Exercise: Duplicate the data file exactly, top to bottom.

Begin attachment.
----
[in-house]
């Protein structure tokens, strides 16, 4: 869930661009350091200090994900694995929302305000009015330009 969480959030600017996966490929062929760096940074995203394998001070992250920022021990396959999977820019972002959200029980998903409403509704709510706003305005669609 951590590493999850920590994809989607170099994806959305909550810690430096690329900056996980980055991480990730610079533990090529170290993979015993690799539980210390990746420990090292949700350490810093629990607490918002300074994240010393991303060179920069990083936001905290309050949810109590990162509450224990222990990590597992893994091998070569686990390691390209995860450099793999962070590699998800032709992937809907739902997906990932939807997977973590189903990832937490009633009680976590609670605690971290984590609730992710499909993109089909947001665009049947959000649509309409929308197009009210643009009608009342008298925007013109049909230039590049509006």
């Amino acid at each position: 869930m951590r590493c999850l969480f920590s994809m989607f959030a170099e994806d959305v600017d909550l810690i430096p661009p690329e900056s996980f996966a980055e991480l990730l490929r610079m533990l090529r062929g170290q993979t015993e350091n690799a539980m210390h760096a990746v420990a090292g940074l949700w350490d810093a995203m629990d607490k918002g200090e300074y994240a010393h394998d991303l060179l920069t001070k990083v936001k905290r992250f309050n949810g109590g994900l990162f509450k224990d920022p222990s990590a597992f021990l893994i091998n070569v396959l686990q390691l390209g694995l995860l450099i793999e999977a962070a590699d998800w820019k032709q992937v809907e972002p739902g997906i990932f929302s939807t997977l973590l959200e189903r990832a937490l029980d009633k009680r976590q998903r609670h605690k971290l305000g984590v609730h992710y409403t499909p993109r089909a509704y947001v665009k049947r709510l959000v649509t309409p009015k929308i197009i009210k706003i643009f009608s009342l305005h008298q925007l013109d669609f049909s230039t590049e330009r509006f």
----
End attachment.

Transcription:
[in-house]
């Protein structure tokens, strides 16, 4: 869930661009350091200090994900694995929302305000009015330009 969480959030600017996966490929062929760096940074995203394998001070992250920022021990396959999977820019972002959200029980998903409403509704709510706003305005669609 951590590493999850920590994809989607170099994806959305909550810690430096690329900056996980980055991480990730610079533990090529170290993979015993690799539980210390990746420990090292949700350490810093629990607490918002300074994240010393991303060179920069990083936001905290309050949810109590990162509450224990222990990590597992893994091998070569686990390691390209995860450099793999962070590699998800032709992937809907739902997906990932939807997977973590189903990832937490009633009680976590609670605690971290984590609730992710499909993109089909947001665009049947959000649509309409929308197009009210643009009608009342008298925007013109049909230039590049509006």
């Amino acid at each position: 869930m951590r590493c999850l969480f920590s994809m989607f959030a170099e994806d959305v600017d909550l810690i430096p661009p690329e900056s996980f996966a980055e991480l990730l490929r610079m533990l090529r062929g170290q993979t015993e350091n690799a539980m210390h760096a990746v420990a090292g940074l949700w350490d810093a995203m629990d607490k918002g200090e300074y994240a010393h394998d991303l060179l920069t001070k990083v936001k905290r992250f309050n949810g109590g994900l990162f509450k224990d920022p222990s990590a597992f021990l893994i091998n070569v396959l686990q390691l390209g694995l995860l450099i793999e999977a962070a590699d998800w820019k032709q992937v809907e972002p739902g997906i990932f929302s939807t997977l973590l959200e189903r990832a937490l029980d009633k009680r976590q998903r609670h605690k971290l305000g984590v609730h992710y409403t499909p993109r089909a509704y947001v665009k049947r709510l959000v649509t309409p009015k929308i197009i009210k706003i643009f009608s009342l305005h008298q925007l013109d669609f049909s230039t590049e330009r509006f």